The Howard government claimed to be considering all options, but in reality it closed down consideration. Options weren’t called for. Getting wrong answers to questions posed about Iraq would make it harder for the Prime Minister to take Australia to war.
The previous column explored the nature of John Howard’s fib in 2002 and early 2003 about Australia carefully exploring all options, including the option of opting out of an invasion.
The fib was an open secret that had important political benefits and malign policy impacts.
The fib miasma held the government together, sidelined the public service and provided some small political cover as Australian public opinion turned decisively against the looming war.
The politics of Howard’s fib and the way he deployed it was masterful—a virtuoso performance by a determined Prime Minister taking his country into a conflict it didn’t want. If you hanker after strong leadership, see how Howard took Australia to Iraq.
In his autobiography, Howard notes that by January 2003—two months before the invasion—a Fairfax poll found only 6% of Australians favoured joining the invasion without UN approval.
In the face of ‘widespread public hesitation’, Howard found the unity of the Liberal and National parties ‘remarkable’. Howard recalls one cabinet meeting late in 2002 when the National Party’s Warren Truss recounts a question from a staunch Party supporter: ‘Can’t we just this once not go along with the Americans?’
This was a question that John Howard worked hard to close down inside Canberra, even as it raged across the country. The Prime Minister knew he was playing for the highest stakes. In his diary in March, 2003, on the eve of war Howard wrote: ‘I think all of us realise that if this does go ‘pear-shaped’, then that would be it for me. I should take the rap, for the sake of the party’s future.’
To meet his commitment to George W. Bush and the US alliance, Howard silently put his leadership on the line (a wager he never voiced in public). Such determination has its admirable qualities. But this act of will and power fed the fib miasma that closed down any real thinking about what the Iraq war would mean.
In Canberra, the ‘open secret’ side of the fib dominated. Options or opinions weren’t sought, much less debated.
As the column on Iraq intelligence noted, the Office of National Assessments suddenly changed its judgement on Iraq’s Weapons of Mass Destruction, responding to ‘policy running strong,’ delivering for the boss.
In the government and bureaucracy, Howard closed down any consideration of options. He needed compliance with the commitment already made to George W. Bush in mid-2002, not dangerous arguments about the perils of what was being planned.
Detailed paperwork coming out of the bureaucracy about the dangers of invasion or the geopolitical consequences of Iraq imploding could be leaked against the government. Any leaks or warnings would weaken the Howard hold on the Coalition parties and further feed public opposition. Simple solution: ensure no such document gets written.
There was no big debate or argument inside the bureaucracy. No big-picture or into-the-future paper was produced on the prospects or the dangers. The role of the public service was to sweat the details: John Howard and the National Security Committee of Cabinet would do the rest. There’s no paper trail leading from the bureaucracy to Cabinet. Howard didn’t ask for it. Thus, he wasn’t given it.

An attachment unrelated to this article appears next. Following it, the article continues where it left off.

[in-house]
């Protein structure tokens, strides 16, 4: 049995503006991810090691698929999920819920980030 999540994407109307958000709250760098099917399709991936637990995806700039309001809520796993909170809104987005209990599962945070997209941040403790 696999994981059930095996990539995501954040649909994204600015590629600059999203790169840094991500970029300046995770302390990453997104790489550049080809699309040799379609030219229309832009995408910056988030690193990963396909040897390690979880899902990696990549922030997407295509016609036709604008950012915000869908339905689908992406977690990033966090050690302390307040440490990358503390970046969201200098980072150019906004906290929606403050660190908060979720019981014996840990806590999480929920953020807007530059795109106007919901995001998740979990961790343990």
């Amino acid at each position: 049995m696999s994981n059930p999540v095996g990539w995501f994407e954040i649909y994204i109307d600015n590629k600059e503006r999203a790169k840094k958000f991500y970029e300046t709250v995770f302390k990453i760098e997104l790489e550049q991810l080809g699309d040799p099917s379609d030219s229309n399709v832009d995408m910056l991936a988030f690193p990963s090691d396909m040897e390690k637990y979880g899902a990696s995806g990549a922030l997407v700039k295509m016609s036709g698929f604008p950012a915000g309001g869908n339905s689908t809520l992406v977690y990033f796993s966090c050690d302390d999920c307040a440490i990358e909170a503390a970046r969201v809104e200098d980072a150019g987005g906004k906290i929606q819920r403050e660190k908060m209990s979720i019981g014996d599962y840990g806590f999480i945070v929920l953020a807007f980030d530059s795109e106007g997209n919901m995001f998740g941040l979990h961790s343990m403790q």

Not asked, the bureaucracy didn’t speak. The submissions to Cabinet, the arguments and pro-and-con documents don’t exist. Howard told Robert Garran:
‘…There was no cabinet submission on the costs and benefits of going to war in Iraq. The Department of Foreign Affairs and Trade was not asked for, and did not offer, any advice on the pros and cons of supporting American intervention.’
Underline: no costs and benefits consideration.
Paul Kelly got the same story, in detail, from the top public servants in Defence, Foreign and Prime Minister’s.
The Defence Secretary, Ric Smith, told Kelly:
‘The message from ministers by that time (November 2002) was that they did not want strategic advice from the Defence Department. This reflected a conviction that ministers knew the issues and would take the decisions for or against the war.’
Underline: no strategic advice wanted.
The Foreign Affairs Secretary, Ashton Calvert:
‘DFAT did not argue against that war role. In my view there was a strong and shared sense of policy direction on Iraq from Howard and Downer. In my view they didn’t need advice on what they should do because they had, in effect, made up their minds.’
Underline: minds made up.
The head of the Department of Prime Minister and Cabinet, Peter Shergold:
‘Ministers felt it was their responsibility to decide whether or not Australia entered the war. It would be wrong to think they were not interested in advice but the advice they wanted … was about the conduct of the war and capabilities, not the decision to go to war.’
Underline: don’t ask, don’t tell—off to war we go.
Making up your mind is one thing. Having a closed mind in making that decision is a recipe for policy disaster.
Australia would help to invade, conquer and occupy—then leave immediately. Iraq’s future? The consequences for the Middle East?
Not our problem, thanks. All issues for the US. Washington would do any thinking needed.
Australia went to war with eyes wide open and brain hardly engaged—all commitment and no responsibility. Lots of loyalty, less smarts.